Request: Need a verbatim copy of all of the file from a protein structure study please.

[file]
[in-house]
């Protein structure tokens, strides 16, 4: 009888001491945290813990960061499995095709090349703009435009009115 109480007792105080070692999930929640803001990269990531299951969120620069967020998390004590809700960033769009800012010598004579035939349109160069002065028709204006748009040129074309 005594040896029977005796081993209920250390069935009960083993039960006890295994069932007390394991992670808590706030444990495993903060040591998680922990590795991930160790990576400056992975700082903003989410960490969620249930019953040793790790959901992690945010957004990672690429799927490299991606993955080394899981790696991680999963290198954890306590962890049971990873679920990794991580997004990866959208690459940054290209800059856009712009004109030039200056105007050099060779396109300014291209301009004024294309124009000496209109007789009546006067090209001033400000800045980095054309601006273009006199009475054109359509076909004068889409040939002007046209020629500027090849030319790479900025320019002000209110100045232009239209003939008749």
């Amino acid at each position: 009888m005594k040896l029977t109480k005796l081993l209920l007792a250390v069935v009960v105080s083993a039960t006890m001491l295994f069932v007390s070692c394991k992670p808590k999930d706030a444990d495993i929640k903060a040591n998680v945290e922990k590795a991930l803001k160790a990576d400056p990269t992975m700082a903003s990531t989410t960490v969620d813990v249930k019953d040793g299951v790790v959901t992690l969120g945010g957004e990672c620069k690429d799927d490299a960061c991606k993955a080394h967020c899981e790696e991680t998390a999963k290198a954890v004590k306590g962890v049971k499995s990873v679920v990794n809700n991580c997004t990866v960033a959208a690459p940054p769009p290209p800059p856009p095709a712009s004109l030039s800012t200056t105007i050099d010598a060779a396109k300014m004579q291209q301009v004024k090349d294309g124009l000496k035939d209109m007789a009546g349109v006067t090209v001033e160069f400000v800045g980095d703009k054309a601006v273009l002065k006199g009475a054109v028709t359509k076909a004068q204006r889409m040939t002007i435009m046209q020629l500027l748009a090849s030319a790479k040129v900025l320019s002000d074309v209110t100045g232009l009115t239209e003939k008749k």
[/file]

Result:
[in-house]
């Protein structure tokens, strides 16, 4: 009888001491945290813990960061499995095709090349703009435009009115 109480007792105080070692999930929640803001990269990531299951969120620069967020998390004590809700960033769009800012010598004579035939349109160069002065028709204006748009040129074309 005594040896029977005796081993209920250390069935009960083993039960006890295994069932007390394991992670808590706030444990495993903060040591998680922990590795991930160790990576400056992975700082903003989410960490969620249930019953040793790790959901992690945010957004990672690429799927490299991606993955080394899981790696991680999963290198954890306590962890049971990873679920990794991580997004990866959208690459940054290209800059856009712009004109030039200056105007050099060779396109300014291209301009004024294309124009000496209109007789009546006067090209001033400000800045980095054309601006273009006199009475054109359509076909004068889409040939002007046209020629500027090849030319790479900025320019002000209110100045232009239209003939008749």
């Amino acid at each position: 009888m005594k040896l029977t109480k005796l081993l209920l007792a250390v069935v009960v105080s083993a039960t006890m001491l295994f069932v007390s070692c394991k992670p808590k999930d706030a444990d495993i929640k903060a040591n998680v945290e922990k590795a991930l803001k160790a990576d400056p990269t992975m700082a903003s990531t989410t960490v969620d813990v249930k019953d040793g299951v790790v959901t992690l969120g945010g957004e990672c620069k690429d799927d490299a960061c991606k993955a080394h967020c899981e790696e991680t998390a999963k290198a954890v004590k306590g962890v049971k499995s990873v679920v990794n809700n991580c997004t990866v960033a959208a690459p940054p769009p290209p800059p856009p095709a712009s004109l030039s800012t200056t105007i050099d010598a060779a396109k300014m004579q291209q301009v004024k090349d294309g124009l000496k035939d209109m007789a009546g349109v006067t090209v001033e160069f400000v800045g980095d703009k054309a601006v273009l002065k006199g009475a054109v028709t359509k076909a004068q204006r889409m040939t002007i435009m046209q020629l500027l748009a090849s030319a790479k040129v900025l320019s002000d074309v209110t100045g232009l009115t239209e003939k008749k």